ID: INVADED – 01/02 (First Impressions) – Some Assembly Required

When we meet the self-described “brilliant detective” Sakaido, he’s literally gone to pieces, as has the entire world around him. He soon calms down from the initial horror of such a status and puts himself back together, save a few gaps in his arm. He learns those are a boon, which allow him to fit the various pieces of his environment back together.

We’re in the same boat as Sakaido: a pile of pieces are spread out before us instead of a “whole” world. But it’s not really a world; it’s the unconscious of a serial killer Sakaido is investigating, and all of his victims (plus one little girl) dwell within that unconscious.

As we pull out to the real world, we see a team cops hard at work on the outside of the “Id Well” created by the Mizuhanome system led by Momoki, while Sakaido works within it. There are clues within the well for those clever enough to see them, and Sakaido is the man for the job. We also learn that only someone who has killed can enter such wells.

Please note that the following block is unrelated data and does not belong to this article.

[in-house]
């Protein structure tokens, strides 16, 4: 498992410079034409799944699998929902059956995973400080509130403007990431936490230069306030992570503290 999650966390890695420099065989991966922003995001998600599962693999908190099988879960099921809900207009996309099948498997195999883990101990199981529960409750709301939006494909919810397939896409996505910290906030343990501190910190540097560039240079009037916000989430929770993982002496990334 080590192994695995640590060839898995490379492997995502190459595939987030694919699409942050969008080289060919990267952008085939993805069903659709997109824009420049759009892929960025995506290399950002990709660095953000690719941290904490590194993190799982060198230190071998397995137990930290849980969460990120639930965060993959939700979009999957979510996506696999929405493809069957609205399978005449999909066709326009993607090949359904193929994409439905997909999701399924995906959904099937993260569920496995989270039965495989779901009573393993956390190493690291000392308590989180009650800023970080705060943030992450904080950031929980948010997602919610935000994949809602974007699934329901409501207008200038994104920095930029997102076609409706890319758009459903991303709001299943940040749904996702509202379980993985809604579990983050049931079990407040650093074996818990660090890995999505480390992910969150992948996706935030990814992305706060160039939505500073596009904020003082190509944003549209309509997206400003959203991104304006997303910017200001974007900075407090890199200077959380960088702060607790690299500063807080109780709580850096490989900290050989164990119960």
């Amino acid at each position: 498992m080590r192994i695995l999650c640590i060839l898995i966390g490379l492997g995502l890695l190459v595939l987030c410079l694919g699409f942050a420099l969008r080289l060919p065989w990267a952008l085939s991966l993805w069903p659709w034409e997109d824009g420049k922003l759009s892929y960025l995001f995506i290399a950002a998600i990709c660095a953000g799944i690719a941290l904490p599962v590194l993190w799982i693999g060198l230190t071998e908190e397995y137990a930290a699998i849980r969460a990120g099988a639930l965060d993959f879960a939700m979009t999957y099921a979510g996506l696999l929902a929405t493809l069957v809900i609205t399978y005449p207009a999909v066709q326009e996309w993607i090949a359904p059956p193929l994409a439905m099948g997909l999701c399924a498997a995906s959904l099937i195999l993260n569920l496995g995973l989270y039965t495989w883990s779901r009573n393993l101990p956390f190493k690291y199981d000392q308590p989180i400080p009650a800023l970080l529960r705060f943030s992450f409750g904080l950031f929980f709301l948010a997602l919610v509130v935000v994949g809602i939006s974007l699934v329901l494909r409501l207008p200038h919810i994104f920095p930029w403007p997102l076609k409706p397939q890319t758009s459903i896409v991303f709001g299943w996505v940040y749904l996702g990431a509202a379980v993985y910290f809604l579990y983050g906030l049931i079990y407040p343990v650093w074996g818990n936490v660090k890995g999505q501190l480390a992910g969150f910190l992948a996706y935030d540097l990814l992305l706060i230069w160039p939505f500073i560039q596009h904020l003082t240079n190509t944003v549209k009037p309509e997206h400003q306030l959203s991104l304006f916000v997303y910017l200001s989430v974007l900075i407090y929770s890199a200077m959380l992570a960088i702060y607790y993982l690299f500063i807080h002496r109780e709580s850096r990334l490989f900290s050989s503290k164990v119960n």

Once Sakaido finds enough clues as to the murderer’s whereabouts (literally piecing the world back together), field analysts Matsuoka and Hondomachi (a grizzled veteran and green rookie, respectively) head out to track him down. But their quarry, known as the “Perforator” due to his M.O. of drilling holes in his victims’ heads, uses his latest victim as a decoy to misdirect Matsuoka, then kidnaps Hondomachi.

When the Perforator threatens to drill a hole in her head, a defiant Hondomachi realizes the only way she’ll be located by her colleagues is to drill the hole herself, so she drives her head into the spinning bit, creating an Id Well of her own into which Sakaido is quickly transferred. It’s a reckless risk, to be sure, but it shows us that Hondomachi is willing to take those risks for the sake of Justice.

Unlike the puzzle world of the killer, Hondomachi’s well is a wasteland filled with mammoth drills, one of which kills Sakaido (or rather his avatar within the well) within 69 seconds. But that’s enough for HQ to determine Hondomachi’s whereabouts, and Matsuoka manages to rescue her and arrest the Perferator, who is so impressed by Hondomachi’s initiative he surrenders willingly.